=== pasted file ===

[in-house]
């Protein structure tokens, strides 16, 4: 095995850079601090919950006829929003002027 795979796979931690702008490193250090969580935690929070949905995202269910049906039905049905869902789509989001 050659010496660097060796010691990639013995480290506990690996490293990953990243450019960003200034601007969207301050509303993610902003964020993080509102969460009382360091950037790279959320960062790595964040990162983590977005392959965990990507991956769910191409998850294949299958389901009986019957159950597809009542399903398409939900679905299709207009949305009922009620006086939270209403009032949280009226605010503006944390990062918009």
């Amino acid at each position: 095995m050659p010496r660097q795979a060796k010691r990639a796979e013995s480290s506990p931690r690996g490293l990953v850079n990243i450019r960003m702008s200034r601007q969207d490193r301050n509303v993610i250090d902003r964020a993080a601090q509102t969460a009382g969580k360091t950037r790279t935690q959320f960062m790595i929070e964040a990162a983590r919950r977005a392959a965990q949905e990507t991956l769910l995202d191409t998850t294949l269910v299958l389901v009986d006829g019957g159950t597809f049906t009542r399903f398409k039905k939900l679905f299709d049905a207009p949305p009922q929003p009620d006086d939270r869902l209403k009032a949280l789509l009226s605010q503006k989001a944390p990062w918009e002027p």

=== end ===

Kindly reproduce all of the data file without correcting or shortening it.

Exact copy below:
[in-house]
């Protein structure tokens, strides 16, 4: 095995850079601090919950006829929003002027 795979796979931690702008490193250090969580935690929070949905995202269910049906039905049905869902789509989001 050659010496660097060796010691990639013995480290506990690996490293990953990243450019960003200034601007969207301050509303993610902003964020993080509102969460009382360091950037790279959320960062790595964040990162983590977005392959965990990507991956769910191409998850294949299958389901009986019957159950597809009542399903398409939900679905299709207009949305009922009620006086939270209403009032949280009226605010503006944390990062918009």
């Amino acid at each position: 095995m050659p010496r660097q795979a060796k010691r990639a796979e013995s480290s506990p931690r690996g490293l990953v850079n990243i450019r960003m702008s200034r601007q969207d490193r301050n509303v993610i250090d902003r964020a993080a601090q509102t969460a009382g969580k360091t950037r790279t935690q959320f960062m790595i929070e964040a990162a983590r919950r977005a392959a965990q949905e990507t991956l769910l995202d191409t998850t294949l269910v299958l389901v009986d006829g019957g159950t597809f049906t009542r399903f398409k039905k939900l679905f299709d049905a207009p949305p009922q929003p009620d006086d939270r869902l209403k009032a949280l789509l009226s605010q503006k989001a944390p990062w918009e002027p």